Honolulu Mayor on COVID-19 Surge: We Have Chosen the Scalpel

Return of tourism delayed

Honolulu Mayor on COVID-19 Surge: We Have Chosen the Scalpel

In a press conference today, Tuesday, August 18, 2020, Mayor Caldwell explained that over the past 4 to 5 days, he and the other mayors and Governor have been debating on whether they should us a scalpel or a hammer to the current COVID-9 surge.  He said, “We have chosen the scalpel.”

The Mayor stated that Oahu is now under a program called “Act Now Honolulu – No Social Gatherings.” He said if you can work from home, then work from home. He also said that there shall be no social gatherings indoors or outdoors on the island of Oahu which means no parties of more than 5 in a private or public setting including people’s homes.

Face coverings will be required in shopping malls both indoors and outdoors and as well as in-person spiritual gatherings with no singing or wind instruments allowed. Restaurants must scale down from 10 to 5 at a table, and this applies to other activities as well, including no more than 5 at outdoor and boating activities, museums, and movie theaters. Business social gatherings are also prohibited.

Beaches, parks, trails, and bars are to remain closed. Open are restaurants, retail, fitness centers, spiritual centers, auto dealerships, real estate, and business.

Hawaii Governor Ige acknowledged the death of another person from COVID-19 and sent his condolences to the family. This brings the total number of deaths to 41. Dr. Bruce Anderson, Director of the State Department of Health, later stated that Hawaii still has the lowest level of deaths per capita than anywhere else in the country.

Governor Ige stated, “We cannot deny Hawaii is seeing a surge.” He said there are more cases in the past month than there were in the period between March and July combined. There are numerous clusters which Dr. Anderson elaborated on stating that many are connected to the correctional facility on Oahu.

Given this surge, the Governor said they need to replace some restrictions on Oahu. The targeted adjustments will be effective for 28 days starting tomorrow, Wednesday, August 19, 2020. The 28 days represents two 14-day incubations.

He further explained that this decision was difficult but thoughtful, and it is believed placing these restrictions back will help to slow and stop COVID-19 on the island. The neighbor islands will continue in the “Act with Care” phase of reopening plans as they have not seen the increases Oahu has.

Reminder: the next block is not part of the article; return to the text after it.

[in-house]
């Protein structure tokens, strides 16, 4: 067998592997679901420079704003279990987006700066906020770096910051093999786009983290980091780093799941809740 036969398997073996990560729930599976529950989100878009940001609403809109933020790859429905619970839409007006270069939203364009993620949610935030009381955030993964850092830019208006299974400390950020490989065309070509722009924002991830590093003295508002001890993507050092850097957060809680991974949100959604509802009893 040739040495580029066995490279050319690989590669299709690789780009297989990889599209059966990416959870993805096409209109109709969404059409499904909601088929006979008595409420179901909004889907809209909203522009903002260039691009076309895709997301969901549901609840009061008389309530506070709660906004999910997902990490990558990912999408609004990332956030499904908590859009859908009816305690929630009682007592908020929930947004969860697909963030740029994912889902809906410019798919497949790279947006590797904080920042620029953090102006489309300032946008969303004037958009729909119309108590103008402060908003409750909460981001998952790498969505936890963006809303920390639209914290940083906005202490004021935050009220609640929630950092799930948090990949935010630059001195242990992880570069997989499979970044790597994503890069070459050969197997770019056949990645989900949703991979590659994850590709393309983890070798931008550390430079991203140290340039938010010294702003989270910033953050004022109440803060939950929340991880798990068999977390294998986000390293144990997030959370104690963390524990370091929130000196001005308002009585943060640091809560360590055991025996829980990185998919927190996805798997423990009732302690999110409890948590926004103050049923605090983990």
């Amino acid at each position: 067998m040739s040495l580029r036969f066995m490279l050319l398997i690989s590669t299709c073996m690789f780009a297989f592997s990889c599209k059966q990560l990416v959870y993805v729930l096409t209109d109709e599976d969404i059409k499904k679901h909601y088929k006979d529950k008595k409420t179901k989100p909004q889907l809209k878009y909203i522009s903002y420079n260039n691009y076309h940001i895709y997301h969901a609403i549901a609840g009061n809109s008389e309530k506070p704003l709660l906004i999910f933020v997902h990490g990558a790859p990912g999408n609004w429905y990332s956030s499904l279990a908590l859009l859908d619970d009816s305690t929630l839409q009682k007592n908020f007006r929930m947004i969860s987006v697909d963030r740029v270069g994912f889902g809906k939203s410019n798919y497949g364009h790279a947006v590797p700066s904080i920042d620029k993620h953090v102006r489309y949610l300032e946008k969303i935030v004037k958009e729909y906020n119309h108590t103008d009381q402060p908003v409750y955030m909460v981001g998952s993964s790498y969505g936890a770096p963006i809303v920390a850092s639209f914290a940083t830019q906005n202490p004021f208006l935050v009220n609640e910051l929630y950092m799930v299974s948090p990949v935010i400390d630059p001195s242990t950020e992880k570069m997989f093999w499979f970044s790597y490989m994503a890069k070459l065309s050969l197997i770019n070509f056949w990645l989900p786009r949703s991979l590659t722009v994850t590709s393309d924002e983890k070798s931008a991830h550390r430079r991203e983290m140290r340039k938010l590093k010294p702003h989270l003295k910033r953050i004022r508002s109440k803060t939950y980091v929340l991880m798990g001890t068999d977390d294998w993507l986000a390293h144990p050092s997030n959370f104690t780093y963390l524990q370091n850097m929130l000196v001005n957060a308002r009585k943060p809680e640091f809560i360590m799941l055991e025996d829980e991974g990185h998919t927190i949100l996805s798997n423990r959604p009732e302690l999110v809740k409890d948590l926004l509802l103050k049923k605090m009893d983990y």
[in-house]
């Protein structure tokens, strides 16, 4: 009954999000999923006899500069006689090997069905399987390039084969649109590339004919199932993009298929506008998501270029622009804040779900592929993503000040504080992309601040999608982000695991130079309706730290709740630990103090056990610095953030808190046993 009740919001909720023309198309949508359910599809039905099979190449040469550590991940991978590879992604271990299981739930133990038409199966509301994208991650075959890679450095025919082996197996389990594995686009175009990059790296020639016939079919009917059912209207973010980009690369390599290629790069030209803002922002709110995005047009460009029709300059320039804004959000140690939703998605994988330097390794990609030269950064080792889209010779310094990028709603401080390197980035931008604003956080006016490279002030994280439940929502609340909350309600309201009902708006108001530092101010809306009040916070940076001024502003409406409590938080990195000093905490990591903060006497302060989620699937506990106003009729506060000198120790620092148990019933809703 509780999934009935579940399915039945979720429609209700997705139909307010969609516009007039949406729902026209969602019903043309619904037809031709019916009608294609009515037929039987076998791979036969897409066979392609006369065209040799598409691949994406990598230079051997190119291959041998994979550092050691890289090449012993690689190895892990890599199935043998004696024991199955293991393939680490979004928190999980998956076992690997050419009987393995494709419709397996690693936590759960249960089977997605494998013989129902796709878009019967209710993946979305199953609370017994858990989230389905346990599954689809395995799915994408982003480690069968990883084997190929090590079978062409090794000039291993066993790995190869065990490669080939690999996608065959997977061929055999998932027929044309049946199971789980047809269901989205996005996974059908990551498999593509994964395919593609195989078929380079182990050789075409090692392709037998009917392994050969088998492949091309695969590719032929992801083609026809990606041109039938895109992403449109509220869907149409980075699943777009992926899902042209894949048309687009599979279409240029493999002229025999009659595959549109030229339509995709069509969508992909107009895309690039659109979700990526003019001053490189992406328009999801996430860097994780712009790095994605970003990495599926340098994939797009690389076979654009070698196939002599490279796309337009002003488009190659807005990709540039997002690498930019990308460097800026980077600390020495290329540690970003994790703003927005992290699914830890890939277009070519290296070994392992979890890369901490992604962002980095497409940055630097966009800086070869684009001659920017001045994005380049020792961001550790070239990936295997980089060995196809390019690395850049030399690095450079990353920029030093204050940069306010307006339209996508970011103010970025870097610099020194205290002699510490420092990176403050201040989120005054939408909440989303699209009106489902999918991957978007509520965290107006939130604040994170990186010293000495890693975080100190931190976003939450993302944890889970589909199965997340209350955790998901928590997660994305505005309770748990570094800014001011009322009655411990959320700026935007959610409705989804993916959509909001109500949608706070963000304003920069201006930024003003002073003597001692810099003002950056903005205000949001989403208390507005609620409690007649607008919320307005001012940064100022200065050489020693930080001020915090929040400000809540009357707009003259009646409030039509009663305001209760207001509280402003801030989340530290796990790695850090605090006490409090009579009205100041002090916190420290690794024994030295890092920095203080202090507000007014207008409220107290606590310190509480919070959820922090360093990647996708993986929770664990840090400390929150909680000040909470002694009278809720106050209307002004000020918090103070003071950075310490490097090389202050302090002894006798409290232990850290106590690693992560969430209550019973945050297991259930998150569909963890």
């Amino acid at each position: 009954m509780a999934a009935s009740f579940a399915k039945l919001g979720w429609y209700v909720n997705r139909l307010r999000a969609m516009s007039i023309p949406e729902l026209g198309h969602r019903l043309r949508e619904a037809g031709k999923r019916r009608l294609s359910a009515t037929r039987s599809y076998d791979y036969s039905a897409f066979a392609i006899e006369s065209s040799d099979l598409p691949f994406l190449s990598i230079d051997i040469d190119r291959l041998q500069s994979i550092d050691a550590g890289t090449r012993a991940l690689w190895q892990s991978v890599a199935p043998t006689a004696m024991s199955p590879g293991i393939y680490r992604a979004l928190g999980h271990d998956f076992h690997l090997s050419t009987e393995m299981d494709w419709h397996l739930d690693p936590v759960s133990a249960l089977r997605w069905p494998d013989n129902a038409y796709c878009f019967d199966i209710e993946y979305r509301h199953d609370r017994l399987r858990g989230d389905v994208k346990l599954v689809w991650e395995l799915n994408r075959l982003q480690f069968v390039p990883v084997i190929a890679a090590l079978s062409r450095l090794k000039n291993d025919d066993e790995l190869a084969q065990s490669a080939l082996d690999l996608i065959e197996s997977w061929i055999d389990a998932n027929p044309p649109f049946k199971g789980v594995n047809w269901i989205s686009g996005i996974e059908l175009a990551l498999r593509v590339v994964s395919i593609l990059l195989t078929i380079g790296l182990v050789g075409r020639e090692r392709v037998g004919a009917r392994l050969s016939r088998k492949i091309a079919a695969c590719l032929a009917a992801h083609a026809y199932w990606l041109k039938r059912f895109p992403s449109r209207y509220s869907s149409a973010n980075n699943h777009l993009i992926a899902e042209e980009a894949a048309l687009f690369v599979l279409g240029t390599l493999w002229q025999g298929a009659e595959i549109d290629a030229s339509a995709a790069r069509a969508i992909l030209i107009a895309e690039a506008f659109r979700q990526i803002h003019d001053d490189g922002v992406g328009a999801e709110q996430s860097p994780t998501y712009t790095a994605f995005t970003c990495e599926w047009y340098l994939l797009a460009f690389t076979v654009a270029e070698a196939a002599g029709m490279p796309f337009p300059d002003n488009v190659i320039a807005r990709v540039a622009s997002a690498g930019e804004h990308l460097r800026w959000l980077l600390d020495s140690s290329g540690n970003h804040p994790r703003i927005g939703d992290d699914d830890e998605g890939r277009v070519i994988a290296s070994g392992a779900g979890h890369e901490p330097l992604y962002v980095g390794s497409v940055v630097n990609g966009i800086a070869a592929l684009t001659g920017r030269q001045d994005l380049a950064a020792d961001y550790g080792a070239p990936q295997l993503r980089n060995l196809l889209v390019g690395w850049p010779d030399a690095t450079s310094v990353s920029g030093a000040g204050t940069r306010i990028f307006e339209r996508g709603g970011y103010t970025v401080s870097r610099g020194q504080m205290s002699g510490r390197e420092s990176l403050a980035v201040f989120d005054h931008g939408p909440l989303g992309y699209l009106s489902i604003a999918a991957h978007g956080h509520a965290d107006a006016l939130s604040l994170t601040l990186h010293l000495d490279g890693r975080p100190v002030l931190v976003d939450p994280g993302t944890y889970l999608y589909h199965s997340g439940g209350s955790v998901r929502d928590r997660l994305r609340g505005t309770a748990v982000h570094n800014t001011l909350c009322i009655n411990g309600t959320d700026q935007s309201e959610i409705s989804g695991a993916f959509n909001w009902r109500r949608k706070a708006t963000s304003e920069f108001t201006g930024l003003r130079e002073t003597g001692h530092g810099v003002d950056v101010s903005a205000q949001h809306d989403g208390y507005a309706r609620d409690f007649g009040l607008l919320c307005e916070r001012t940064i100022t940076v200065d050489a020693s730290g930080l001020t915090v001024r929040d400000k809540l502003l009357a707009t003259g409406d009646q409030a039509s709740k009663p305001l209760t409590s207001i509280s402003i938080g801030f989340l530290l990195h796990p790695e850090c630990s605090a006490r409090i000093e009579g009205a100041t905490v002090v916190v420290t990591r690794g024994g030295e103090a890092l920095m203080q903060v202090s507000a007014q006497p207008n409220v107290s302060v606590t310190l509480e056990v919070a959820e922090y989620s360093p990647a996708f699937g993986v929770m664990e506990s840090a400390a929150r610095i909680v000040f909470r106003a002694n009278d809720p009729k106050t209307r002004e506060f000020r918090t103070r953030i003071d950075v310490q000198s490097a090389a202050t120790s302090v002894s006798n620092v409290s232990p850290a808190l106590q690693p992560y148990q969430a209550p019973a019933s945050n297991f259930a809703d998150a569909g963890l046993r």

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The Pre-travel program that was to start on September 1 will be delayed until October 1 at the earliest as the government continues to monitor the coronavirus. It is understood the hospitality industry needs advance warning so as to meet the needs of staffing requirements once the pre-travel program does begin, and this will be factored into the decision as to when to reopen.

With the surge in COVID-19 cases, there has been an increase in hospitalizations across the state. According to Governor Ige, the state continues to be well positioned although the medical facilities are stressed from new cases and the capacity needed in order to respond to them.

Governor Ige acknowledged that after setting some reopenings in motion, the virus activity increased and then surged. The Governor and all the Mayors agree that restrictions are now necessary. Ige said: “We must all take personal responsibility to help fight the spread and stop this pandemic but only if we take action as a community. Stay home when you’re sick, keep your children home when they are sick, use your face masks and hand sanitizer.”

Dr. Anderson explained that he needed to take a brief break last week for a respite and the work to combat COVID-19 had taken its toll. He assured that he is back at work now, and Dr. Park has continued to guide outbreak control measures.

He stated that there is some good news in that the census is leveling off with lesser increases than the previous week.  The state is not at a crisis level at this point, and hospitals are able to shift patients between medical centers for care.

He went on to say that Health and Human Services called him today and said that because the state is on a red list due to our current high rates, this also puts us on a priority list for medical supplies and perhaps federal support.

Many positive cases were from a cluster from Oahu Correctional Facility. There were over 270 cases that were part of this one cluster. This is common throughout the US because of the close living conditions. All in all, the numbers are not rising and are in fact plateauing. It is hoped this trend

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